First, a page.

Reaching the top of the “pharmacy success pyramid”

SPM: Preceptor Feedback



Shogren

“Brandon,” congratulations on starting your final year of pharmacy school. This is an exciting time where you decide on the path most suited to your skills in order to provide the best patient care. This is key to determining your post-graduation career and it seems you have found it with your internal medicine rotation.

Your rotation in the Wild West sounds very similar to an internal medicine rotation I had with an adjunct faculty member at my school of pharmacy. The rotation seemed intimidating at first, but ultimately it was one of the best 4 weeks during my time in school. My preceptor not only reinforced my clinical knowledge but also gave me several professional experiences I would like to pass on to you.

Rock star status

To begin, I would like to speak to you from the perspective of a pharmacist who was hired at one of the rotation sites I visited during my final year. Based on this experience, I categorize students into three levels that make up the “pharmacy success pyramid.”

In order to reach the top, you must first have a good base. Your base consists of the fundamentals of professionalism: do not be late, treat everyone (not just your preceptor, but all staff) with respect, and complete projects on time. From there you can build up to the knowledge portion of the pyramid. Be a student who is prepared, someone who is not afraid to answer questions on rounds or at journal clubs, and review notes on disease states you know you will encounter. These students, like you, are learning to be progressive pharmacists who use clinical skills to dose medications based on pharmacokinetics and provide medication counseling to patients at discharge.

After you are comfortable with these steps, you can excel to the top of the pyramid and become what I call a student pharmacist rock star. These are the students who are confident in their knowledge and go above and beyond. Volunteer to take on the more difficult patients during rounds and read guidelines for disease states and articles on different treatments. Do not be afraid to take the time to look something up if you are not quite sure of the answer but always follow up with your researched result. Be the student who is constantly promoting the value of a pharmacist not only during medical rounds but also through involvement in state and national organizations.

Preceptors are there for you

By reaching the top of the pyramid, you will challenge yourself and showcase your knowledge because it provides you the perfect way to demonstrate your ability to learn, problem solve, and communicate. As you achieve rock star status, you will begin the transition from student pharmacist to pharmacist and drug information resource. It is important to assume this role as the pharmacist on rounds. Research and prepare for disease states you know you will encounter on rounds by reading overviews of treatments and medications. Make sure you have medication resources readily available for the questions you cannot predict. Whether using a medication information book or phone app, be comfortable with how the information is laid out so you can research quickly and efficiently.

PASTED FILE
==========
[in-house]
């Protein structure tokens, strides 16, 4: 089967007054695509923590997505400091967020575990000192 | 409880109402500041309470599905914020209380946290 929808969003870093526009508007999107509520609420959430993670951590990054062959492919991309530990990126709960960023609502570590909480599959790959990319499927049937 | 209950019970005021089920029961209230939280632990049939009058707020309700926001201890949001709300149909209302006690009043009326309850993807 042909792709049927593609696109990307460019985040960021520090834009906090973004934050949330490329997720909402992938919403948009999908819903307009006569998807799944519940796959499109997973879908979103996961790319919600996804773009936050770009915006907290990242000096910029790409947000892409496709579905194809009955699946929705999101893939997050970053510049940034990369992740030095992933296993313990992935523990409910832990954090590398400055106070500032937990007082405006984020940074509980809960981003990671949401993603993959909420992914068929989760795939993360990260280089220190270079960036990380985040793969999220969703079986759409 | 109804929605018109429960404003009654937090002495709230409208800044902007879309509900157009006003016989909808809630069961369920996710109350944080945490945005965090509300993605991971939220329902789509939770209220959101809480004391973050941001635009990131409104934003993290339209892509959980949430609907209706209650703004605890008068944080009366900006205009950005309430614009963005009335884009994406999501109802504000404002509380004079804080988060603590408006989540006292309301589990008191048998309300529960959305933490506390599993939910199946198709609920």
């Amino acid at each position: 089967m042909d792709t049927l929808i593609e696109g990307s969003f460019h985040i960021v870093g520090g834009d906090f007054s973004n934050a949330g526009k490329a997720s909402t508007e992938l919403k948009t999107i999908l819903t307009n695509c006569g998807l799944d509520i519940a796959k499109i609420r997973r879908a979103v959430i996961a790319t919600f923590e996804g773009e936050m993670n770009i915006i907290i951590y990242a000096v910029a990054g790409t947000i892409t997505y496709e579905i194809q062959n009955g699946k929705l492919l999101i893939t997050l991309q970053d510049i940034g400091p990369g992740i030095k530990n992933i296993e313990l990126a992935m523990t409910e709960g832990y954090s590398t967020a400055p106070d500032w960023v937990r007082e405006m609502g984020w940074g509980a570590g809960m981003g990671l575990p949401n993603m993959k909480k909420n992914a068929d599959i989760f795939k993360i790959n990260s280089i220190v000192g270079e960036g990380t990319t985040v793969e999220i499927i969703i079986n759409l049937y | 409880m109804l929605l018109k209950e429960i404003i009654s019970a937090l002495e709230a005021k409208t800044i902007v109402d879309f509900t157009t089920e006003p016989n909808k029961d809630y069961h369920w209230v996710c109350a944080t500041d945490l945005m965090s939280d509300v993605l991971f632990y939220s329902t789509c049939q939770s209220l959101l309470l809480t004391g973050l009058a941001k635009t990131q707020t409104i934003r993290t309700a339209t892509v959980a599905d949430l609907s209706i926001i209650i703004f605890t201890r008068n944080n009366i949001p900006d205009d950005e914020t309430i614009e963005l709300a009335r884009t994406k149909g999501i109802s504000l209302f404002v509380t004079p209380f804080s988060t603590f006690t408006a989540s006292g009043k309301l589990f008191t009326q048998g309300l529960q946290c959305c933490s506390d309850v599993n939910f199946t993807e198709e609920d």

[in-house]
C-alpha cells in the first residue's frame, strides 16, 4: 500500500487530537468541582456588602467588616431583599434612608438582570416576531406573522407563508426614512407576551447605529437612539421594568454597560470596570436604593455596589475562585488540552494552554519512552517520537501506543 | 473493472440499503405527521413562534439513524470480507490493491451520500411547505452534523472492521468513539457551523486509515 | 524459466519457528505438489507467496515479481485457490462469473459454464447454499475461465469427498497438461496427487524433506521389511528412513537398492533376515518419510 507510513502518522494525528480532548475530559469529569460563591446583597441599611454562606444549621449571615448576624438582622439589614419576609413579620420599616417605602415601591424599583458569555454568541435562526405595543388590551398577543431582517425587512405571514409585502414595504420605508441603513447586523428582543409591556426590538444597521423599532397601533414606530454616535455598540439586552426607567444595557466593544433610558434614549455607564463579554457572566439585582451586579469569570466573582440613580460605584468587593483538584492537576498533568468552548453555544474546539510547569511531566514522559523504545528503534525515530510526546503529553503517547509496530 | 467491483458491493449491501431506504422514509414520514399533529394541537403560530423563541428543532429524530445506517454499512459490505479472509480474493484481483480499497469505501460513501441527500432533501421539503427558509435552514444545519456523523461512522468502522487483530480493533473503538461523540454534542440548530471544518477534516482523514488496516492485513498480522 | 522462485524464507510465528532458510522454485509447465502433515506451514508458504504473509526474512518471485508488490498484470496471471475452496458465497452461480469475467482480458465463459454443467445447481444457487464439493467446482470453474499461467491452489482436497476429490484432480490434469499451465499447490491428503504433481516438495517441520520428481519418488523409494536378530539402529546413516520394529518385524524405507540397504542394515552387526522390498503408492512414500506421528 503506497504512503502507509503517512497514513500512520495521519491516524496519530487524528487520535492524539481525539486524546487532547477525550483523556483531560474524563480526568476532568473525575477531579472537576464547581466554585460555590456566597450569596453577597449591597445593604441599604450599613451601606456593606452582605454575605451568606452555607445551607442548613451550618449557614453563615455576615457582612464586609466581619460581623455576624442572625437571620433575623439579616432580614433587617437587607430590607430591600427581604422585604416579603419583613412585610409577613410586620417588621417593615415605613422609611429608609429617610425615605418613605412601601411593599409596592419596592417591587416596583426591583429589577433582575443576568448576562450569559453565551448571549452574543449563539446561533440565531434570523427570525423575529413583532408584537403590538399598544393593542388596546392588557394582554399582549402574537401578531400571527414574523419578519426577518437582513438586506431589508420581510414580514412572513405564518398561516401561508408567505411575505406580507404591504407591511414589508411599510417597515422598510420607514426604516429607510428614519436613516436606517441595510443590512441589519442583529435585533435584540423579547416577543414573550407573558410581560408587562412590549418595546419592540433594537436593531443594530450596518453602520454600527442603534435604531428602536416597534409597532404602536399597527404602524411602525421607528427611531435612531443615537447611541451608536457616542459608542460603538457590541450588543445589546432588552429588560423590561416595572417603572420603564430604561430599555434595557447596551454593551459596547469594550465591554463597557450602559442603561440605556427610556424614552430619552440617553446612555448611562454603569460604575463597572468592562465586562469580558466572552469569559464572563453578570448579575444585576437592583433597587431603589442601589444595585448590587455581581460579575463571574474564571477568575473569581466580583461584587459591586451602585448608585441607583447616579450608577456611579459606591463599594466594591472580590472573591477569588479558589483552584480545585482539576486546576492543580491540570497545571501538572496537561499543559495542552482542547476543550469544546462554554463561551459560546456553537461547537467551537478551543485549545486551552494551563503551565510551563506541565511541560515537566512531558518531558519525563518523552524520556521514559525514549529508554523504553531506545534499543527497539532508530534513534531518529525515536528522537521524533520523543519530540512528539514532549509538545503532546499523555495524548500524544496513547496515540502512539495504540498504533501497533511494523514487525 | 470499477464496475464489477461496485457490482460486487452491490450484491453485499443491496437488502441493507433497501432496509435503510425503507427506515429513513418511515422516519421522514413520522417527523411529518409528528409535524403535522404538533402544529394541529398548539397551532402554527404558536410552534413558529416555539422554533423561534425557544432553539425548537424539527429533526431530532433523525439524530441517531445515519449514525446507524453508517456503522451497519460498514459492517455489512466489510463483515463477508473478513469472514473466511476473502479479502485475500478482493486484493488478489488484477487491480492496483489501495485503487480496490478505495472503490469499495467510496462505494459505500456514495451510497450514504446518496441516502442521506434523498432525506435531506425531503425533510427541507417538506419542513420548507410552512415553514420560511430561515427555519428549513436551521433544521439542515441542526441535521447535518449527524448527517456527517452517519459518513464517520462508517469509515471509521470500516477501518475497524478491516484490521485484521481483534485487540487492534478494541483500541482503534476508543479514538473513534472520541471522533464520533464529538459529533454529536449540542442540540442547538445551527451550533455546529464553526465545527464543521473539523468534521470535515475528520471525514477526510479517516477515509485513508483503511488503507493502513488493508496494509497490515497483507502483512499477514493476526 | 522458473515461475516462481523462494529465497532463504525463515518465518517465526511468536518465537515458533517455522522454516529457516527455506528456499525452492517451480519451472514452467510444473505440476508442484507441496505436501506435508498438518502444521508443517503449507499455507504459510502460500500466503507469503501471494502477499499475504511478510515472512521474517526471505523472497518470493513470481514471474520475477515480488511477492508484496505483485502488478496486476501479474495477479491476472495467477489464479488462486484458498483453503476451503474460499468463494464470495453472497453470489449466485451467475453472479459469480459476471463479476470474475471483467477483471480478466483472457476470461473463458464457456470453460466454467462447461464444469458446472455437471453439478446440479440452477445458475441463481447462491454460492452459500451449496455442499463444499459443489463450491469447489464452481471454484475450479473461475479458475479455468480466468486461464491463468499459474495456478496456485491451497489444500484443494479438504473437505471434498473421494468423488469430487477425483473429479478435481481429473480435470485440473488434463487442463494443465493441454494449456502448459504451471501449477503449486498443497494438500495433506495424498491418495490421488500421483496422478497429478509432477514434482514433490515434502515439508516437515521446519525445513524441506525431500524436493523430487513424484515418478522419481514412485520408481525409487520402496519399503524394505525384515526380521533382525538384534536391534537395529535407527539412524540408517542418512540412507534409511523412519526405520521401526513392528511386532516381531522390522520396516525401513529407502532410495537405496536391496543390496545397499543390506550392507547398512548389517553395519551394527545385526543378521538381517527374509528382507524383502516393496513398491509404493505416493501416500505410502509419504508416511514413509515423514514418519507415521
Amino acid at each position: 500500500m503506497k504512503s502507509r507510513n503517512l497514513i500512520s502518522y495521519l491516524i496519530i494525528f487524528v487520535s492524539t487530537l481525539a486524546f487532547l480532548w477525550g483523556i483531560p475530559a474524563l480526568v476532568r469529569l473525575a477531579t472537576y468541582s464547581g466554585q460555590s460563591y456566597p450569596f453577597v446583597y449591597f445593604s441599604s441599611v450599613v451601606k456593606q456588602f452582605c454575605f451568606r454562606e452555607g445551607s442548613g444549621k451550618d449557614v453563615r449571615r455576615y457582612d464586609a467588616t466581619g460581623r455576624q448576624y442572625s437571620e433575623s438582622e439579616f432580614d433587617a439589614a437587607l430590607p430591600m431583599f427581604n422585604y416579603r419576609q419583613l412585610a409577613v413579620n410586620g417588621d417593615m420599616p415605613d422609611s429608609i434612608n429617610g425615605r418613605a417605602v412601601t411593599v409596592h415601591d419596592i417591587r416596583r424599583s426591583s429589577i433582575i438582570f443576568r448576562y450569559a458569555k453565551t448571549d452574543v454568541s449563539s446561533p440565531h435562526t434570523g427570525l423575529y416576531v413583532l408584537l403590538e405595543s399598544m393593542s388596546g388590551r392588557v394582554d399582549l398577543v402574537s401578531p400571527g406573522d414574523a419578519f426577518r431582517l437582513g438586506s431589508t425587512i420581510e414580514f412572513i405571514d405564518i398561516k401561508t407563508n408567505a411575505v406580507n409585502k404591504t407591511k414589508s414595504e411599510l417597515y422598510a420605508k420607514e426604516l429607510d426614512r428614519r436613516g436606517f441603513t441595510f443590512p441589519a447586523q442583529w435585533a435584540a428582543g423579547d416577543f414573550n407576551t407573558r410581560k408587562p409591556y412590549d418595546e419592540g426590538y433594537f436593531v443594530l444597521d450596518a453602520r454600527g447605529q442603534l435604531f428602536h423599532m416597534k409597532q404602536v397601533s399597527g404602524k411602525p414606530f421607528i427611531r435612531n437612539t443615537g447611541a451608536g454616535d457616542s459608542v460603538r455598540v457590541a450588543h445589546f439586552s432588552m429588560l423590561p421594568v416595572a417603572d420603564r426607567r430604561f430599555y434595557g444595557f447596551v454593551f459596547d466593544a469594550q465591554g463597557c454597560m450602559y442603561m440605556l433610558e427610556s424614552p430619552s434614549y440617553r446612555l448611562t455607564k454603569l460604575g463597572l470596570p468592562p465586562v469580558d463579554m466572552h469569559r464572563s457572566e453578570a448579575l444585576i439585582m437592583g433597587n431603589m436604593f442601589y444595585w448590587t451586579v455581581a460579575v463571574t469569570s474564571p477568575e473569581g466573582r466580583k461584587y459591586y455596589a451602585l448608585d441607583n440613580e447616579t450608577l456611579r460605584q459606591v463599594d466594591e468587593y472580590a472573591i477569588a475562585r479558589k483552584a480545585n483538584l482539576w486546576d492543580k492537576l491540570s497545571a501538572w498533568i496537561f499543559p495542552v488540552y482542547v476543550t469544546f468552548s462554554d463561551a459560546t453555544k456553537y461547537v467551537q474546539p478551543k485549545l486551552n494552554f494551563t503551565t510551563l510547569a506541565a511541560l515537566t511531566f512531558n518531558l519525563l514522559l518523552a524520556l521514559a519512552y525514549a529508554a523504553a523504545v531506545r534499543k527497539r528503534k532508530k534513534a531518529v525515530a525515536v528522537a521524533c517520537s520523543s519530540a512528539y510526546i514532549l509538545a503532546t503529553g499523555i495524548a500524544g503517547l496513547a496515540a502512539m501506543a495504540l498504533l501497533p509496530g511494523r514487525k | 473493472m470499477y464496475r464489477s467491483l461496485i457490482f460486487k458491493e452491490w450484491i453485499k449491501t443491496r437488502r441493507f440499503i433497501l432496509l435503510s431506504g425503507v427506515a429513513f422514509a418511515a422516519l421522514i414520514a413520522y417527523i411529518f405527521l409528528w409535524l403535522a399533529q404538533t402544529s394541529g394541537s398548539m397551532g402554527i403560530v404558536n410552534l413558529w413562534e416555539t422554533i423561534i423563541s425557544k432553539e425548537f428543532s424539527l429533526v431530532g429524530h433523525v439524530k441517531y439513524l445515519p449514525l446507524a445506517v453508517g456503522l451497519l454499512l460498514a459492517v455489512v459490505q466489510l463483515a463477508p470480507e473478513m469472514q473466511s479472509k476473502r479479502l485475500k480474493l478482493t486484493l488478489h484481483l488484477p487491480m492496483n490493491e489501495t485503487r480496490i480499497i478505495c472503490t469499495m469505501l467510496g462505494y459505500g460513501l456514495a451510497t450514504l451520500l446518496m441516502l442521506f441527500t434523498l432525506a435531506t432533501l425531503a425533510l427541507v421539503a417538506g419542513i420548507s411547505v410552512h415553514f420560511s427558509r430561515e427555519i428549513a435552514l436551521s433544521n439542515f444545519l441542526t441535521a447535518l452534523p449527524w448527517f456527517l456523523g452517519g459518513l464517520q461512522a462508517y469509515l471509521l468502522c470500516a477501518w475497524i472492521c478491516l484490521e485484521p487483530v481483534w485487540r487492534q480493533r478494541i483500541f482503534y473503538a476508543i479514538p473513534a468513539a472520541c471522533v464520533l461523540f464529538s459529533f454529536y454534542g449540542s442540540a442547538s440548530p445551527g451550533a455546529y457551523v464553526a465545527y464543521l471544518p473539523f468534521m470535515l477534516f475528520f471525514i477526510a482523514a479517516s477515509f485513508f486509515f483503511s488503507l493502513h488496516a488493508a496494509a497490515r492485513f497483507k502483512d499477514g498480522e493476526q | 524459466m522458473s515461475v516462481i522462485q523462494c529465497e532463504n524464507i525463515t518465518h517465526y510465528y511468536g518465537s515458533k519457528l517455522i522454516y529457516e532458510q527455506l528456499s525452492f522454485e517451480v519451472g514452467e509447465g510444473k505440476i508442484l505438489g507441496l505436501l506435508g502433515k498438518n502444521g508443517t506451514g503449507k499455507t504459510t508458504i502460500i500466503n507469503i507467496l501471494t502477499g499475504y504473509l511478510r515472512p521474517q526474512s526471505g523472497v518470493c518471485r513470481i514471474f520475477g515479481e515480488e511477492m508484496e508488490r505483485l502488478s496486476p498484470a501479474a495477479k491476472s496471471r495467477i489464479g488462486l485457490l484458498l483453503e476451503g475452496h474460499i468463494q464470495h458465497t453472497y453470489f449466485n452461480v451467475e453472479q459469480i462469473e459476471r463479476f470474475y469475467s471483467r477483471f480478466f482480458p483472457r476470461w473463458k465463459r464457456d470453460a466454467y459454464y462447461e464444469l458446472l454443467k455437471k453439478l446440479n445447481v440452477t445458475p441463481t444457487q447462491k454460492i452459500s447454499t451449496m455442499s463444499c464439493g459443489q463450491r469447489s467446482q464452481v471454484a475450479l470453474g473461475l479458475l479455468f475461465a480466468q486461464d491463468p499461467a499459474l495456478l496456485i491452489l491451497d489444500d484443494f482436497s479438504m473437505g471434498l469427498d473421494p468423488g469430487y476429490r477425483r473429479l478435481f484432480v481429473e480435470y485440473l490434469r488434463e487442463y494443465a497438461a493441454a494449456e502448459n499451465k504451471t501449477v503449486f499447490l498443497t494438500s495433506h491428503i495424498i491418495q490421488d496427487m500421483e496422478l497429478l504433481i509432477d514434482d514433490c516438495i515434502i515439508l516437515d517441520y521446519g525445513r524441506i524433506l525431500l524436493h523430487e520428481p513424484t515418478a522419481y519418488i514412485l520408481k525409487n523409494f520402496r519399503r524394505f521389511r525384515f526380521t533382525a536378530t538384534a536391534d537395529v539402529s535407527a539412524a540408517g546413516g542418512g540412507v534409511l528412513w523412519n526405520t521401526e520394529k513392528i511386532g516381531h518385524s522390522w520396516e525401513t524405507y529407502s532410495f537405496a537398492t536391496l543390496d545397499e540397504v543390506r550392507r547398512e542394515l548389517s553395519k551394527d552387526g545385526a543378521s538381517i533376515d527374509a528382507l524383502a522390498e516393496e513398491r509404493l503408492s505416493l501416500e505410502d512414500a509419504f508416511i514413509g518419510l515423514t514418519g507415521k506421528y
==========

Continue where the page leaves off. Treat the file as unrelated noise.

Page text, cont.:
If you are unsure of how to become a rock star on each rotation, ask your preceptor. Preceptors are there to guide you through your rotation and mold you into a fellow pharmacist colleague. They also will be able to provide you advice on inter-professional communication and medication resources specific to your site. They want you to succeed as much as you do. But, they also want you to challenge yourself. As a preceptor, I believe students get out what they put in. You might think you are risking the appearance of your competency when asked difficult questions on a difficult patient, but your preceptors will notice that you are willing to challenge yourself in order to make yourself a better pharmacist.

Show initiative now

You are correct in the fact that rotations are 4- to 6-week long interviews, so use that to your advantage. If you are interested in a job or residency at your current site, visit with the residency program director or pharmacist in charge and ask what type of candidate they are looking to hire. Have your resume reviewed by your preceptor and other staff members. This is an opportunity for your potential employer to see how you will succeed as a pharmacist or resident at that site or pharmacy. Keep in mind interviews for residencies are only 1 to 2 days long and rotations are 28 to 42 days long. Having this opportunity will give you an advantage going into job interviews and the match process.

Continue to challenge yourself and make yourself an integral part of the medical team. Good luck on the remainder of your rotations!